Love and Death in Hull – Philip Larkin
Life is first boredom, then fear.
From ‘Dockery and Son’ by Philip Larkin (9 August 1922 – 2 December 1985)
If ever someone could be said to have lived a writer’s life it would be Philip Larkin. One of the 20th century’s greatest poets, yet who only ever published three mature collections of poetry over a glacially slow three decades, he nevertheless warded off any encroachments upon his independence with almost pathological fervour and was terrified by the prospect of a future filled with marriage and kids (“Children are horrible, aren’t they?”).
However, this view of family life is hardly surprising when we consider his upbringing in stifling middleclass Coventry, England, with father Sydney; affluent treasurer and sometime admirer of Hitler; and mother Eva; hopelessly and willingly helpless. Doting yet distant, Larkin’s parents were the model of tight-lipped post-World War I English suburbia and the model for everything Larkin feared about family life. His childhood (which he often dismissed as a “forgotten boredom” in interviews) was further restricted by extremely poor eyesight and a stammer; though he overcame the latter and the former proved to be a boon, of sorts, by preventing him from being fit to serve in World War II.
Like everything else in his life, Larkin found plenty to complain about when he went up to St John’s College, Oxford, to read English. But despite his grumbling he appears to have had some of the most carefree days of his life; making lifelong friendships, including one Kingsley Amis, drinking copiously and listening to his beloved jazz. He also went down with a first-class honours degree.
After graduating in 1943, fearing the government would find work for him if he could not; he successfully applied for the one-man position of librarian in a tiny provincial public library. Larkin was to spend the rest of his life as a librarian; working up to the rather more prestigious and demanding role of University Librarian at the University of Hull which he held from 1955 until his death. By all accounts he enjoyed his vocation and was extremely effective in it. More importantly, had he ever attempted to live as a professional poet he might never have produced the poem ‘Toads’:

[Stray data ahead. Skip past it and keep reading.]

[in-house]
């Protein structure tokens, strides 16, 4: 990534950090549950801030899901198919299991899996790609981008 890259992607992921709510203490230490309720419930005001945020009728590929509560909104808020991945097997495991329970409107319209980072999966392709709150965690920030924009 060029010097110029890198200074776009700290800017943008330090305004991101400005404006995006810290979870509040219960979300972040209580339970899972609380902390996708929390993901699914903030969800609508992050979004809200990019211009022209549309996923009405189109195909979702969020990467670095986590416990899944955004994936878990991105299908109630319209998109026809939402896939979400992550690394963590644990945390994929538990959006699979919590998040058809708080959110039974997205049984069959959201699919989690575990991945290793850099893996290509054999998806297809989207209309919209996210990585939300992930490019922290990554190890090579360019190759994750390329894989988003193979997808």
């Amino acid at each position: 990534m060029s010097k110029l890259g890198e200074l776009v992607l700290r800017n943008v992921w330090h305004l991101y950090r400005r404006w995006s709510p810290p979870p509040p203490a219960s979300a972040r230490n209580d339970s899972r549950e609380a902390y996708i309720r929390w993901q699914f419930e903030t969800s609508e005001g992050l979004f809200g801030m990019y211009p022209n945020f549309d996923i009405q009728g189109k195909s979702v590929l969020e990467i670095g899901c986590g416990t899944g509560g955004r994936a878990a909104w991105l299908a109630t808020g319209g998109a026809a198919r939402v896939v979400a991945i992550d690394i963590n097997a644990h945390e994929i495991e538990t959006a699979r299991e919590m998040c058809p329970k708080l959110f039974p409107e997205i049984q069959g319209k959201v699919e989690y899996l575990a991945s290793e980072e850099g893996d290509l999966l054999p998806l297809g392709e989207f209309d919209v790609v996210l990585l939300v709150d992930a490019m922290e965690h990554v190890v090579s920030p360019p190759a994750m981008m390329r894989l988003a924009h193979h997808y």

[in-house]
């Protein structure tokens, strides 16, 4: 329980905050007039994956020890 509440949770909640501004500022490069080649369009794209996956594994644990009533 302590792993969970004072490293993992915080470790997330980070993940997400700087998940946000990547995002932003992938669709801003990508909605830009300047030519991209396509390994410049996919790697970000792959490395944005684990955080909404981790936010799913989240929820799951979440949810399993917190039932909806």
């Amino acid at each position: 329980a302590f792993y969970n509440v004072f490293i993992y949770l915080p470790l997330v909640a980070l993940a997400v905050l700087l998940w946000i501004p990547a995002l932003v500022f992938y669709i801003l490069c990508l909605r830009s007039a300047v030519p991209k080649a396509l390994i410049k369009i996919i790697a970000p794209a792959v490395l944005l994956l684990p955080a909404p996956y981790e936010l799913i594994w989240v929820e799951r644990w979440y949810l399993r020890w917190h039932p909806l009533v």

Why should I let the toad work
Squat on my life?
Larkin’s early collection of poetry The North Ship was published in 1945 and is heavily mired in the influence of W.B. Yeats. However, by the time his first mature work The Less Deceived was published in 1955 he had discovered the wonderful poetry of Thomas Hardy which allowed him to create the voice that would catapult him to the very heights of literary acclaim with poems such as ‘Church Going’:
A serious house on a serious earth it is,
In whose blent air all our compulsions meet,
Are recognized, and robed as destinies.
His next collection was not published until 1964; The Whitsun Weddings is his greatest achievement and includes many of his most popular poems, such as ‘An Arundel Tomb’ and the title poem:
His mother Eva lived until 1977 and thus loomed over almost all of her son’s life which was perhaps another reason (or excuse) why he never felt able to commit to a woman, though this is hardly an excuse for years of juggling with the emotions of the two other most important women in his life, Maeve Brennan and Monica Jones. It is debatable as to whether it speaks to Larkin’s credit or Maeve & Monica’s detriment that they suffered his caprice and self-absorption. However, it is does appear that his mother’s death coincided with the drying-up of his poetic output: his last collection, though not his best (which is still better than most), High Windows, was published in 1974 and was thought by some critics not to meet the high standards achieved by Larkin in the two preceding collections, though it does include many memorable poems like the ominous ‘The Building’:
The porters are scruffy; what keep drawing up
At the entrance are not taxis; and in the hall
As well as creepers hangs a frightening smell.
And the brutal ‘The Old Fools’:
At death; you break up: The bits that were you
Start speeding away from each other for ever
With no one to see you.
Larkin’s popularity comes partly from the fact that his poems are so accessible, not for him the symbolism of his youthful idol Yeats, but they are written about recognisable themes and events; universal themes which usually revolve around mankind’s two great preoccupations love/relationships and death. Many are stark but have a reflective melancholia to them – and amongst the beauty in misery there is much humour to be found. His poems are also precisely structured and he lamented poets for whom grammar seemed a dirty word.
Larkin spent his final years reluctantly and worrisomely accepting honorary degrees and produced very little poetry of any real quality. He succumbed to oesophageal cancer in 1985, the early death he had spent most of life fearing, but he did leave us with this last masterpiece:
Notes and asides:
- Larkin published two novels, Jill and A Girl in Winter, in the forties and always intended to be a novel, until the novels stopped coming, believing that the novel was the higher art form - ironically his friend Kingsley Amis, a highly successful novelist, always believed that the poem was the superior form.
- Larkin was always passionate about jazz and for many years reviewed it for The Daily Telegraph – always saving special scorn for those artists, who shall remain nameless, he deemed to be indulging themselves a little too much.
- In 2008 The Times named him the greatest post-war British writer
The Whitsun Weddings (1964)
‘The Whitsun Weddings’
‘An Arundel Tomb’
Required Writing: Miscellaneous Pieces 1955–1982, by Philip Larkin
Philip Larkin: A Writer's Life by Andrew Motion